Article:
With the number of international students studying in the US up nearly 3 percent last year (contributing $20 billion to the US economy) and with Canadian institutions also seeing gains, creating a seamless arrival-and-welcome process that ensures the success and retention of these students is rapidly becoming a key area of investment for many institutions. At the forefront, the University of Southern California has piloted a process that includes not only an international orientation once students arrive on campus, but also an overseas, summer orientation on-site in Hong Kong to help students from Hong Kong prepare for their arrival in the US.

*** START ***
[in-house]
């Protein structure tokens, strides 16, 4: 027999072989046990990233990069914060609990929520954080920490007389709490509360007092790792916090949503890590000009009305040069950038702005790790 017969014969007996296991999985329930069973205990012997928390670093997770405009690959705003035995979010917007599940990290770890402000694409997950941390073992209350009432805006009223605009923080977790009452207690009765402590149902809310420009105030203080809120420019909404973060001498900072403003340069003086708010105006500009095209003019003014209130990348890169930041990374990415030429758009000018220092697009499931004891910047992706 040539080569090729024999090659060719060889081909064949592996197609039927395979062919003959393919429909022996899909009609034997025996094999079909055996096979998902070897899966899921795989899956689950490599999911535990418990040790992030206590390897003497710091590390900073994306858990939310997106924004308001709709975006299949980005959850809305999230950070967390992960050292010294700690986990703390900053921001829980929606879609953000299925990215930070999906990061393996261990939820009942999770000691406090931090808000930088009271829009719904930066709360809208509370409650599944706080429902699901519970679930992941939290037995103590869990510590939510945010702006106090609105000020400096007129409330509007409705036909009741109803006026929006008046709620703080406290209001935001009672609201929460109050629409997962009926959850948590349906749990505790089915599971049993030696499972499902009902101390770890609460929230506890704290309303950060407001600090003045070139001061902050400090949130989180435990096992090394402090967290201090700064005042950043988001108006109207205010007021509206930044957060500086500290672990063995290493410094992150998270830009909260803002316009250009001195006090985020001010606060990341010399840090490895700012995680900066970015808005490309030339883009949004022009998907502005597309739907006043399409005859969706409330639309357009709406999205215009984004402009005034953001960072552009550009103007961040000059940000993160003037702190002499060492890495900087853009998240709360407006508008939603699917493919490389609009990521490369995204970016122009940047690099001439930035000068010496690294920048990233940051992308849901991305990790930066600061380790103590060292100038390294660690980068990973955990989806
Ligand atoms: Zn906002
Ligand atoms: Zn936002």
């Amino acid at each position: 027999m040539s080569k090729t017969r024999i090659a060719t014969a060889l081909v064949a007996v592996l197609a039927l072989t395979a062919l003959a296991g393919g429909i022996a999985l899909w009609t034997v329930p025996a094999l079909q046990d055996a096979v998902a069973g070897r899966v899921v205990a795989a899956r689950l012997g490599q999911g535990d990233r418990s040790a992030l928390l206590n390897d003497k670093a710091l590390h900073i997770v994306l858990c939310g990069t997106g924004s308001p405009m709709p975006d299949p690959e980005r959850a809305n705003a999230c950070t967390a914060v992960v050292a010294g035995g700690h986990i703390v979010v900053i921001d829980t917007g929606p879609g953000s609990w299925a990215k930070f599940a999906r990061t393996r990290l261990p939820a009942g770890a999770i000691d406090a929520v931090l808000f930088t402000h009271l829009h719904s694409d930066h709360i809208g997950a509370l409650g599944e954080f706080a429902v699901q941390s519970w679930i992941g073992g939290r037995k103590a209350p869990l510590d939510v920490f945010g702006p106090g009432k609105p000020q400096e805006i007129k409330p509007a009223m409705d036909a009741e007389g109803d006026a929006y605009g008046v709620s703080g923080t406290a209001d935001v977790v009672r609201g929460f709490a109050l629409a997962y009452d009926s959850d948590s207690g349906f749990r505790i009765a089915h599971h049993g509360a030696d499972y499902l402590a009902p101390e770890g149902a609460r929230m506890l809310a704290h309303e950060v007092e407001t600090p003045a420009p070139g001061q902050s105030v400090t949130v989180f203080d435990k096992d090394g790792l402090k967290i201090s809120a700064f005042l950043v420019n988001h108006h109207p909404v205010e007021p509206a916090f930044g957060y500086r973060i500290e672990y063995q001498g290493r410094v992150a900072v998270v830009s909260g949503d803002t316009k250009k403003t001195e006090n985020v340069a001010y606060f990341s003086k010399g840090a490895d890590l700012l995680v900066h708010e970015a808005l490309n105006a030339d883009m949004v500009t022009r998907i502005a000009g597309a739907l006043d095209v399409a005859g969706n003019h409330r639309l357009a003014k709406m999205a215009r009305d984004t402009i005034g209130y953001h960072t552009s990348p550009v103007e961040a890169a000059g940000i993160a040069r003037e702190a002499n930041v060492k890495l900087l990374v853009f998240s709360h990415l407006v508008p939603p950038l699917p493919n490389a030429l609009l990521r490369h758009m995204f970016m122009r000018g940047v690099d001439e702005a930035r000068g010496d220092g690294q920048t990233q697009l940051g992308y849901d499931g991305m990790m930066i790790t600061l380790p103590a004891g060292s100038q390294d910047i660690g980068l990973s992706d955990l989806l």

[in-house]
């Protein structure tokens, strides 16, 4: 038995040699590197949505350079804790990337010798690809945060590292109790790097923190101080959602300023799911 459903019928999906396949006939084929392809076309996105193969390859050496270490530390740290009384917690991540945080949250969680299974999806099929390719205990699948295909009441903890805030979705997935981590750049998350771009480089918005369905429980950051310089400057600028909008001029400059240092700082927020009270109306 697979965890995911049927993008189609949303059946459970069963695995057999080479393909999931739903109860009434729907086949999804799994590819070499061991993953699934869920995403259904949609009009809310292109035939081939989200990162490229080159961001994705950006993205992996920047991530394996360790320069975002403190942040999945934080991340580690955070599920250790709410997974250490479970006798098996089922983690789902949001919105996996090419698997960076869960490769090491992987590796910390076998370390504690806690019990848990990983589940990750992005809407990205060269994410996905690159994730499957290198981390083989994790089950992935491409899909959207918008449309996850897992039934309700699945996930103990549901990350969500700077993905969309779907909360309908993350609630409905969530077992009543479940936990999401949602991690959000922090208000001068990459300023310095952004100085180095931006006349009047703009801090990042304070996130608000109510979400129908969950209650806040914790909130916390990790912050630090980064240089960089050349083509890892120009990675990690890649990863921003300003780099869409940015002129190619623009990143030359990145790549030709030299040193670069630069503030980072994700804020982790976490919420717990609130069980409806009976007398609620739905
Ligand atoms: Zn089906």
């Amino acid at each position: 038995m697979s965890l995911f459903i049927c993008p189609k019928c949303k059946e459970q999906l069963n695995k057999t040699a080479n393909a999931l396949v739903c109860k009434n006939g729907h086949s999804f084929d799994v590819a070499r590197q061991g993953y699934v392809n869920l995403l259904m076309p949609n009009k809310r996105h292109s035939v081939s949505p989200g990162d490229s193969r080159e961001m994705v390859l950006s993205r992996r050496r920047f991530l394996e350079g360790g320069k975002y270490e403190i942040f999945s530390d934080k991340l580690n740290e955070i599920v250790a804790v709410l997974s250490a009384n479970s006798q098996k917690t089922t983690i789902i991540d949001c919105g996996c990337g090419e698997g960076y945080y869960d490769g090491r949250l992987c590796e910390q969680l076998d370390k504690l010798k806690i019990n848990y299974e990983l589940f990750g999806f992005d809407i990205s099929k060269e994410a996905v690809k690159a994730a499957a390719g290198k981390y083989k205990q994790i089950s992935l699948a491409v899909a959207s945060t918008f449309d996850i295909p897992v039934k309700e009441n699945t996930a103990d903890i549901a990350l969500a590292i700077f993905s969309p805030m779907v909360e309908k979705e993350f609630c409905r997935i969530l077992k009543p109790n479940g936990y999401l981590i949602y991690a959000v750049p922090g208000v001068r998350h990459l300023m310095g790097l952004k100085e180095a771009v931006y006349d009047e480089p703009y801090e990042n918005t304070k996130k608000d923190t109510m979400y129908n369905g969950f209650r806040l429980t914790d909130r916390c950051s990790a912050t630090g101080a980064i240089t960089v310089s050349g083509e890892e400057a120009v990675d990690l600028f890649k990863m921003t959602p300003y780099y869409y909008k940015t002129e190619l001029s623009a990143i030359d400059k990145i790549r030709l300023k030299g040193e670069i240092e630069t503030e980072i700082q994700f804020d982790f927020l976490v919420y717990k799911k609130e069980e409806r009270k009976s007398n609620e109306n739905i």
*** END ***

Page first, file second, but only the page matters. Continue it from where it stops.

We turned this week to Tom Studdert and Chrissy Roth, the director and associate director of orientation programs at USC, for a few key considerations for other institutions hoping to develop more effective orientation processes for their international students. Here is some of their advice.
"In one sense, an international orientation is no different than a program for domestic students -- in that there are certain rights, responsibilities, and expectations that the students should have of us and that we have of them as members of our academic community. Build the orientation around that. You are working to key up a successful transition to the university, the city, and the US as a whole."
Tom Studdert, University of Southern California